My full review is up at Spectrum Culture.

The Master (Paul Thomas Anderson, 2012)

Joaquin Phoenix's Freddie Quell is a man so wracked by his carnal urges that he walks in convulsive, post-coital spasms and pants in ragged thrusts when he runs. At the conclusion of World War II, the seaman joins his comrades on a beach in the Pacific, wrestling, copulating with a woman made of sand and masturbating in a grimly violent celebration of peace. Back home, Freddie reports for a military psych evaluation, a farcical conveyor belt that feeds disturbed soldiers through a handful of perfunctory, still-new techniques in a one-size-fits-all approach to mental health. The results clearly show an unwell man, but director Paul Thomas Anderson cuts abruptly to the sailor working as a mall photographer, posing families into the waxy, beaming photos that define the period. Freddie effectively applies mortar to the bricks of postwar conformity, cementing it by turning every family into a false, overlit, eerie perfect image. Eventually, the irony gets to this loner, and he finds himself thrown into the wildernerss to drift.

Unable to fit in with even smaller communities, Freddie eventually stumbles his way to a yacht about to set sail, Anderson follows behind the man and racks the background in and out of focus, signifying Freddie's desire to be a part of the gathering on-board and his knowledge that he would not fit in. (In a less abstract way, it may also just be a visualization of Freddie's perpetual state of drunkenness, brought on by his homemade, paint-thinner-laced hooch.) Soon, Freddie wakes up in a cot on the ship, invited to meet the man in charge. The man (Philip Seymour Hoffman), does not give his name. Instead, he quizzes Freddie with a tone of disappointment, like a father whose boy has come home late. This puts Freddie at ease as much as it fills him with an embarrassment he does not typically feel as a freely fighting and fucking scoundrel. The man invites Freddie to remain with him, and the spastic, vulgar seaman soon finds himself the right-hand man in a burgeoning cult movement.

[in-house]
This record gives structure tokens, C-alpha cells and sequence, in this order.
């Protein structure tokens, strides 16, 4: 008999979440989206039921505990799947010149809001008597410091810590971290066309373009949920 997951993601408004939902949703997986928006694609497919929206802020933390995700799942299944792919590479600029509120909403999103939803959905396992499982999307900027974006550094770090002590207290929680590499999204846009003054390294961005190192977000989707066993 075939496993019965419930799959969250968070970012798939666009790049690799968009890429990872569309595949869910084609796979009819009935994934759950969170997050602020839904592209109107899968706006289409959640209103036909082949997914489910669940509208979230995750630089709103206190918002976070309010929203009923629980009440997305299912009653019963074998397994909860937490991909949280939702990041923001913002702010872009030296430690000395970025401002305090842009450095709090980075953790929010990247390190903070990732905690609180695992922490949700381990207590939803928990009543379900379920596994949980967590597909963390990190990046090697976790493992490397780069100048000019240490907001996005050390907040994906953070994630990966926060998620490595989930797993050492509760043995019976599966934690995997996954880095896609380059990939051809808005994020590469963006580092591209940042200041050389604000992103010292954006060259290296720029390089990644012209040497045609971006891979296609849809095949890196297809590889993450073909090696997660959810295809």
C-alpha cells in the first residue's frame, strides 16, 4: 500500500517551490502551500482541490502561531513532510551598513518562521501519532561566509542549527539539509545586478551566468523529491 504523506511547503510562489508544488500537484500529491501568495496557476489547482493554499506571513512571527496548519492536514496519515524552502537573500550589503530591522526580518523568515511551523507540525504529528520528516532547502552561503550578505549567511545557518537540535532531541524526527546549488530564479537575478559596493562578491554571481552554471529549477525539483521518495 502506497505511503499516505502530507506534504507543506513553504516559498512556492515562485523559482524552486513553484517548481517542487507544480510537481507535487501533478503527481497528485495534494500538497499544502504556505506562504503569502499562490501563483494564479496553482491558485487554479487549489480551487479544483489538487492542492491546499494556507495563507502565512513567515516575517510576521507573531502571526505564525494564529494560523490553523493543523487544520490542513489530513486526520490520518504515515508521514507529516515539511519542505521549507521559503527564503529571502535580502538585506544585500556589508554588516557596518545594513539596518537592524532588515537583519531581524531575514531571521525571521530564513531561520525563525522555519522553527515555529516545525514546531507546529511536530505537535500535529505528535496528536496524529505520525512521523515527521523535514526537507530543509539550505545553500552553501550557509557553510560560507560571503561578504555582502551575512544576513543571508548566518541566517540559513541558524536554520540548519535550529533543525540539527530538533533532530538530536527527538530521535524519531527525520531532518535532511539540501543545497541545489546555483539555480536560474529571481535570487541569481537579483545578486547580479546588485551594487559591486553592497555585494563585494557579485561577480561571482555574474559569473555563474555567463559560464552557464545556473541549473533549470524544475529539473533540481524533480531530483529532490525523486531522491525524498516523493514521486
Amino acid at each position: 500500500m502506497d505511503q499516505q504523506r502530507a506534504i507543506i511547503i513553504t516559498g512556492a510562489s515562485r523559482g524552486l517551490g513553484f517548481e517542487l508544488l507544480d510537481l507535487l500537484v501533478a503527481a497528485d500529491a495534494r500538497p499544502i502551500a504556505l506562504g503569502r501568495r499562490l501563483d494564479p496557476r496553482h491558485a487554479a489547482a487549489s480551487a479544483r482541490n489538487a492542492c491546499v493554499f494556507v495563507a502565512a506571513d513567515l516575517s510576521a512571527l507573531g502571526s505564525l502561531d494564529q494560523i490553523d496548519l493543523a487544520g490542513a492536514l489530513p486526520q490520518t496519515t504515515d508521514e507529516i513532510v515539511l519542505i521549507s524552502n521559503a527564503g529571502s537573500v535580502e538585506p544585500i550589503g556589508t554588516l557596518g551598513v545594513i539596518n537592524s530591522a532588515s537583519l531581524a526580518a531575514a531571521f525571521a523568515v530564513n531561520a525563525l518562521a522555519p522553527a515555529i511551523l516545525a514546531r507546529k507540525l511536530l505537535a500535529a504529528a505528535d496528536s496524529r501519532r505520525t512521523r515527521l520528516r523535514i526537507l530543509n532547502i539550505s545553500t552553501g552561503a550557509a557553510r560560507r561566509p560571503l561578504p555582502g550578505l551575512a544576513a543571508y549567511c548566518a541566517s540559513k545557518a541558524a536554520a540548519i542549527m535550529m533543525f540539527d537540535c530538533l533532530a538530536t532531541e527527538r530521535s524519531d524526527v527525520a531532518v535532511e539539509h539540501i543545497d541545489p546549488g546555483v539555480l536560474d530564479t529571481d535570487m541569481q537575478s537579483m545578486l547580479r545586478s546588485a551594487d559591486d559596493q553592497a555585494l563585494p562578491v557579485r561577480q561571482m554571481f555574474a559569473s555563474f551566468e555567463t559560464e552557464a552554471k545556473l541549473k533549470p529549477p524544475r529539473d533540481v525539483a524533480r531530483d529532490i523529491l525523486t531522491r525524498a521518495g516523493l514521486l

Hoffman brilliantly lays out the appeal of such a man. His booming, clear oratory stands in sharp contrast to Phoenix's jagged mumbling, and his paternalistic warmth gives outcasts all the love they never received from their actual authority figures. To divert attention from his tyrannical thought control, Hoffman's Master even lets his believers feel as if they get to contribute to the truth that he sells: when Freddie confides that he does not know what the Master is saying at one point, Hoffman responds that neither does he, which is why he needs everyone's help. But this man also relies on the unbending loyalty of others, and he can barely start a debate with a skeptic before his logical fallacies leap into full aggression. At the halfway mark, his name, Lancaster Dodd, is finally spoken by a police officer serving a warrant. The mere mention of his name momentarily breaks the spell of his omniscience as much as the fact he is being charged with a crime.